Appellant stated that he placed the poster in his office as 'a symbolic statement and protest' because he believed 'that the individuals depicted in the poster * * * were not being depicted fairly by the mass media and public opinion'.
Appellant's co-workers brought the poster to the attention of appellee Jenkins, Chief Adult Probation Officer, who, upon observation, directed appellant to remove the poster within two days or face suspension. Jenkins stated that in his opinion 'the poster was offensive to law enforcement, was unprofessional, had no place in a public building, was disrespectful and in poor taste'. Several employees stated that if appellant was permitted to keep the poster on his wall, they would, as a form of protest to appellant's poster, place upon their walls posters offensive to various other ethnic or religious groups.2 Jenkins 'had no doubts that if (he) did not take immediate action, these other posters would have gone up on office walls and the result on work production and morale would have been devastating at a time when tremendously heavy case loads impose a severe burden upon my staff.'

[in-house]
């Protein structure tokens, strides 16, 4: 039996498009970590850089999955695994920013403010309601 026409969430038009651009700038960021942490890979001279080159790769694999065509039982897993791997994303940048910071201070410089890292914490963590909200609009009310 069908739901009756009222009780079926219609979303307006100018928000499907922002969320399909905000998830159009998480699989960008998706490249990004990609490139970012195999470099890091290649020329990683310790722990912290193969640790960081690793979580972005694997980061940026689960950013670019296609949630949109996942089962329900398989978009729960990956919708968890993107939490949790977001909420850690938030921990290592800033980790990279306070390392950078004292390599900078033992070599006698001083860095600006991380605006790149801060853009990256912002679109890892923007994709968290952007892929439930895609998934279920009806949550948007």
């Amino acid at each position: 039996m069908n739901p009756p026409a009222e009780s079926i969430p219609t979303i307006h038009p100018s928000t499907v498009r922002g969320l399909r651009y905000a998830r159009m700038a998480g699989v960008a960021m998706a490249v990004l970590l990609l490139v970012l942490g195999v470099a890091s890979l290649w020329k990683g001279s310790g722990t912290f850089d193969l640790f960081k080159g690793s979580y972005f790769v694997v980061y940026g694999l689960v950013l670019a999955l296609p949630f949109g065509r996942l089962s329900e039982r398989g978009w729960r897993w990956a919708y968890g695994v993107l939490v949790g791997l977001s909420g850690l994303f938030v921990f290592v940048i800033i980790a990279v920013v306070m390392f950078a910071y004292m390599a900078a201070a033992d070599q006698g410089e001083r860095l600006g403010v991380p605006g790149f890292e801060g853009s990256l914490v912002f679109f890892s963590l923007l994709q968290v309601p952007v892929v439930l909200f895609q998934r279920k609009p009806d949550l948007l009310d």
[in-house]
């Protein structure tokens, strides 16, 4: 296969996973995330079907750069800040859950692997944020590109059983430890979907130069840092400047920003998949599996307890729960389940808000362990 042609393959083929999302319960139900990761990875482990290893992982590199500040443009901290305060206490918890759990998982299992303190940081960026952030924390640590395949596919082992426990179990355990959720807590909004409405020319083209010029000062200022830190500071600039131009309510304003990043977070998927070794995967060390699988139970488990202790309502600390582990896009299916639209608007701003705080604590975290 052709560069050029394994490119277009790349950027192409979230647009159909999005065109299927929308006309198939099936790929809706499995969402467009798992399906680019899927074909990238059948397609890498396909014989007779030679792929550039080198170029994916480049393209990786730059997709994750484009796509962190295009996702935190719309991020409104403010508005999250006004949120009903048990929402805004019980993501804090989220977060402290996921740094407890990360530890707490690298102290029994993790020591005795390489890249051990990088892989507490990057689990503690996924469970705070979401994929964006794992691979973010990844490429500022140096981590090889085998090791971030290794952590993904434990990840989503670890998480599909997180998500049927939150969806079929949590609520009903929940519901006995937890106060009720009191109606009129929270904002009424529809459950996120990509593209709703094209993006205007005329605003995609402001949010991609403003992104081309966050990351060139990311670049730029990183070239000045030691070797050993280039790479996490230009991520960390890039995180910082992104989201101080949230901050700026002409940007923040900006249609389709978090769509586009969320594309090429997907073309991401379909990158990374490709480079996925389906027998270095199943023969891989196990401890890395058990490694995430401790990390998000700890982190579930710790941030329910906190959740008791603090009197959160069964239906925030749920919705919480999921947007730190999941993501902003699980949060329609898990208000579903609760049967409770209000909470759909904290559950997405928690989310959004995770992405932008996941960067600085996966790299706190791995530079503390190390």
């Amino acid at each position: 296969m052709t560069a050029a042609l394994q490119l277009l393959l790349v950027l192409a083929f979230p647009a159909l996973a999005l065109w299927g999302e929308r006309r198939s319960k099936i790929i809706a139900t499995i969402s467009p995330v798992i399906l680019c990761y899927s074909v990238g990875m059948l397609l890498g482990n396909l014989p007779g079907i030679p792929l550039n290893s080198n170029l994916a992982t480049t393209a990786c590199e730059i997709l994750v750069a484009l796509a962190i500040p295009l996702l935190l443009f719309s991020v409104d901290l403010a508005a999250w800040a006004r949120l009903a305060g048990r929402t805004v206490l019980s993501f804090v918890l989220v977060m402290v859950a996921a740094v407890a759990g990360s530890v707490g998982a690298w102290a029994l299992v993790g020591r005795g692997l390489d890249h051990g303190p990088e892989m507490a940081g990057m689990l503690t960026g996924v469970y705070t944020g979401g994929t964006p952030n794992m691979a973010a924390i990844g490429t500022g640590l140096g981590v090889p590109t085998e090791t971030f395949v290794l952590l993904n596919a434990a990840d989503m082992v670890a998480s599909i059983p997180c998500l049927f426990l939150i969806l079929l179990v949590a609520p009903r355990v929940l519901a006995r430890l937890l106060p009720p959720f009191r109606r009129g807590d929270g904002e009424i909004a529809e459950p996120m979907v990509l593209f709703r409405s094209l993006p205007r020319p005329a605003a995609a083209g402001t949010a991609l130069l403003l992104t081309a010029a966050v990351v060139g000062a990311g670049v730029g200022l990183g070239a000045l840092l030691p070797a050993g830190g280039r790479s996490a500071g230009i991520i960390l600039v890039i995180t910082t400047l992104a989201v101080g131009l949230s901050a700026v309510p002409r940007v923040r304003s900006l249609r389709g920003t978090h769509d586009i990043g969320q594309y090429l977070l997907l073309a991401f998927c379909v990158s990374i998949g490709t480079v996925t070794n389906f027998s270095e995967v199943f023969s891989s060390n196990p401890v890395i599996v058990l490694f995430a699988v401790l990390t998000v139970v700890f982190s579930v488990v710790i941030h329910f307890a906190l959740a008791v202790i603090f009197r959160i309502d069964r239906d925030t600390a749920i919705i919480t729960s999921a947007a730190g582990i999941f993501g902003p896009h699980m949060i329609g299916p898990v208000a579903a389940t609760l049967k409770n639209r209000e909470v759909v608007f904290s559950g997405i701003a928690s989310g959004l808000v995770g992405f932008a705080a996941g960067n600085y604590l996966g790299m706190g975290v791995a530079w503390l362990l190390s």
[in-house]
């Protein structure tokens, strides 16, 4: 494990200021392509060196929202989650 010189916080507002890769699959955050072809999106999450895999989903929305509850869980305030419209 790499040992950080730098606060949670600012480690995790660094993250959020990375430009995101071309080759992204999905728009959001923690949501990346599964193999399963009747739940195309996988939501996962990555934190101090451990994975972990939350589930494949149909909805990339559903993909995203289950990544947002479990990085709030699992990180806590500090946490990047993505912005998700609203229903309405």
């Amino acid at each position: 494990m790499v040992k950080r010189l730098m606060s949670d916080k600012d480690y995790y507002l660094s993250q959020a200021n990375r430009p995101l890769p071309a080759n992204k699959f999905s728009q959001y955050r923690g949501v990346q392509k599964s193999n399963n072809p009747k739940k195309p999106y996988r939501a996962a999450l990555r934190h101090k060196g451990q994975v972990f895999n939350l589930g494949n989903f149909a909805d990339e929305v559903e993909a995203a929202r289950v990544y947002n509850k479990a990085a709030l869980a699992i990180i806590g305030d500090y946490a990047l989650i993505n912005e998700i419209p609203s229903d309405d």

Appellant disobeyed Jenkins' order to remove the poster3 and was suspended for a period of five days, the letter of suspension stating that it was 'based on your refusal to remove from the wall of your office a poster sign that I deem to be unprofessional and in poor taste'.